ADPKD is the most prevalent inherited renal disease, accounting for 4% of the ESRD population. Detection of renal cysts utilizing renal imaging has been the most common method of diagnosis of this disease however, cyst appearance is often delayed with affected individuals not demonstrating renal cystic disease until the 4th decade of life. At present, other than genotyping, there is no test to diagnose the disease in its earliest stages and is successful only 85% of the time. In this revised proposal, we will exploit the new science of metabolomics, in collaboration with internationally-renowned experts in this nascent field, to discover a pattern of urinary and plasma metabolites which serve as biomarkers for ADPKD. We will utilize patient materials from the ongoing HALT study;a HALT Principal Investigator is the co-Investigator for this study. Our collaborating biostatistician has calculated the desired sample size utilizing preliminary data derived from preliminary urinary metabolomic analysis of patients and controls from our two institutions. Our proposal is extraordinary in that we have assembled a unique cadre of investigators: a cell biologist who is also a clinician-scientist nephrologist (Dr. Weiss), a nephrologist and clinical trials expert (Dr. Chapman), a proteomics and genomics bioinformatics expert (Dr. Perroud), four metabolomics experts (Drs Hammock, Grant, Michelmore and Fiehn), and a biostatistician with expertise in """"""""omic"""""""" analyses (Dr. Kim) to utilize metabolomics to tackle the problem of diagnosis and treatment of a relatively common disease which is difficult to diagnose, and for which current treatment options are limited. The application has been markedly improved since the original submission by the addition of more preliminary data (including a human control trial and a mouse PKD metabolomic experiment), as well as narrative which addresses all of the concerns of the original reviewers including a new Specific Aim which addresses important concerns about control data interpretation. Several additional metabolomics experts at the PI's institution, with whom he has ongoing scientific relationships, have been recruited for this revision to assist in complicated metabolomic data interpretation, should this become necessary. Successful completion of these experiments will result in a major advance in diagnosis as well as, ultimately, the selection of optimal treatment regimens for this disease. Ours will be the first described use of metabolomics in cystic kidney disease, and one of the first to exploit this technology in any renal disease. Furthermore, our work can serve as a model for using metabolomics to glean pathway and network data from a variety of hereditary diseases.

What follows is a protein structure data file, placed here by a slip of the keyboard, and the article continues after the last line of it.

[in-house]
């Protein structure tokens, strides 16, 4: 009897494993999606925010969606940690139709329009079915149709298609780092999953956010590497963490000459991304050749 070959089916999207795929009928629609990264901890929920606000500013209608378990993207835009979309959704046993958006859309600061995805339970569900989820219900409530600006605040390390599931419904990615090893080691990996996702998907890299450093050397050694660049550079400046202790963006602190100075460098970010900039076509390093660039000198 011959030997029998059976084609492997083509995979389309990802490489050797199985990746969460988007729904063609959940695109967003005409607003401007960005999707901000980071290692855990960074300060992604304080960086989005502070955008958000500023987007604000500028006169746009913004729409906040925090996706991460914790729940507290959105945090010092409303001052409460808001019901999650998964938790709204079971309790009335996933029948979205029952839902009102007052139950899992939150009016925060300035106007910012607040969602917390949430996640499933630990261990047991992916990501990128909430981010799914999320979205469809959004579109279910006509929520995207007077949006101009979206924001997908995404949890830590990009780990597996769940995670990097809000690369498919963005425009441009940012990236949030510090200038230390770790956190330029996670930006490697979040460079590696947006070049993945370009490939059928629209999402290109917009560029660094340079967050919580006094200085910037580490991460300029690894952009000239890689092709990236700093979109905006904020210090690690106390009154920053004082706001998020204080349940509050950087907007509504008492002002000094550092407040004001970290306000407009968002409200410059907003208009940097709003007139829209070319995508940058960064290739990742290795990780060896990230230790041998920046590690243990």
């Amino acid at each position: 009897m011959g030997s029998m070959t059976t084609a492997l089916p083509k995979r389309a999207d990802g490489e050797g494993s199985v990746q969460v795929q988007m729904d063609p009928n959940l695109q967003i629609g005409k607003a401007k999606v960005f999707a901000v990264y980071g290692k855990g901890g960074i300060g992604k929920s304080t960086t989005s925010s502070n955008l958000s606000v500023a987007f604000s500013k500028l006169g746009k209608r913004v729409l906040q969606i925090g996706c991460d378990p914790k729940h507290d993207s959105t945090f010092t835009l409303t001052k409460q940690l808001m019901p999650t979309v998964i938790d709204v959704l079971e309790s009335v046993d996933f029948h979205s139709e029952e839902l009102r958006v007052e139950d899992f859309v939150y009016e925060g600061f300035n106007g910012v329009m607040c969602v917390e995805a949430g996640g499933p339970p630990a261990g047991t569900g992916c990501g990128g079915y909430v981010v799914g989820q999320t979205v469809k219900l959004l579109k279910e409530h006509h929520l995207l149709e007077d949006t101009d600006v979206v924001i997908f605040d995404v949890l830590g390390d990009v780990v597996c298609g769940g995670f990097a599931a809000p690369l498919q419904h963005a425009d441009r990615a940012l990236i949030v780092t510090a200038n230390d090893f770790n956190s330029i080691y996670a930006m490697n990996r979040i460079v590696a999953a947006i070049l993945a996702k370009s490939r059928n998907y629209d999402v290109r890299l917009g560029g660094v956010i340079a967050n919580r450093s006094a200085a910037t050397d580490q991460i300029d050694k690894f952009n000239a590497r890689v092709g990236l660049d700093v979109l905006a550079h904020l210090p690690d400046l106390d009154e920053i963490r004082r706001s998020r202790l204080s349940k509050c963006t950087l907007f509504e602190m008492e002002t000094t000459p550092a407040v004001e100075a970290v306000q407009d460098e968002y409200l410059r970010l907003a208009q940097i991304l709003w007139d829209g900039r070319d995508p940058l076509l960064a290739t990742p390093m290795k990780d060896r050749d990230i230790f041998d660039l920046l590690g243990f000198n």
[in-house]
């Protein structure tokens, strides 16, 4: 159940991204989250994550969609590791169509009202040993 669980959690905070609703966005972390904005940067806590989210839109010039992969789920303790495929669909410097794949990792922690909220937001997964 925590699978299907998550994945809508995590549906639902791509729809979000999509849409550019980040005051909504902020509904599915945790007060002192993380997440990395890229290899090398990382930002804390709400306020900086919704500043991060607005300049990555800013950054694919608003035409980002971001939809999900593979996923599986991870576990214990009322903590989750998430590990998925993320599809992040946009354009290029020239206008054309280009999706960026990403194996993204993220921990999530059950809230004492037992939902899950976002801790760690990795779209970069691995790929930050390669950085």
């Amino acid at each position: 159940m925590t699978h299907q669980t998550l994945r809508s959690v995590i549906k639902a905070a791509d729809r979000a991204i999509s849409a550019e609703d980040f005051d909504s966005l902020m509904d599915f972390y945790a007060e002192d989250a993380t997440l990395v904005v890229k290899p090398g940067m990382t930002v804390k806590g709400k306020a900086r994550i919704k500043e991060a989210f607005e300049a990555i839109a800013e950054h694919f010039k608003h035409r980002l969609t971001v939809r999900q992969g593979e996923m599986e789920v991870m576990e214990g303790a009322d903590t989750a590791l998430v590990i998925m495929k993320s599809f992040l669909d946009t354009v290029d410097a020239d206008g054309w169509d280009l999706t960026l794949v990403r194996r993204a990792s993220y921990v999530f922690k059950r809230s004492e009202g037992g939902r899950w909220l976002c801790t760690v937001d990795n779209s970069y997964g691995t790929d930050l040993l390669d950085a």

NARRATIVE ADPKD is the most prevalent inherited renal disease accounting for 4% of the ESRD population. At present, other than genotyping, which is successful only 85% of the time, there is no test to diagnose the disease in its early, pre-cystic stages at which time novel therapies have the best chance of being effective. This project will lead to a simple, office-based urine and/or blood test for detection of ADPKD, which can be utilized in the primary care, nephrology, and urology clinics and which will lead to earlier treatment of this relatively common disease. In addition, work from this proposal will lead to new knowledge about the pathology of the disease and to selection of patients who will most benefit from any new drug.
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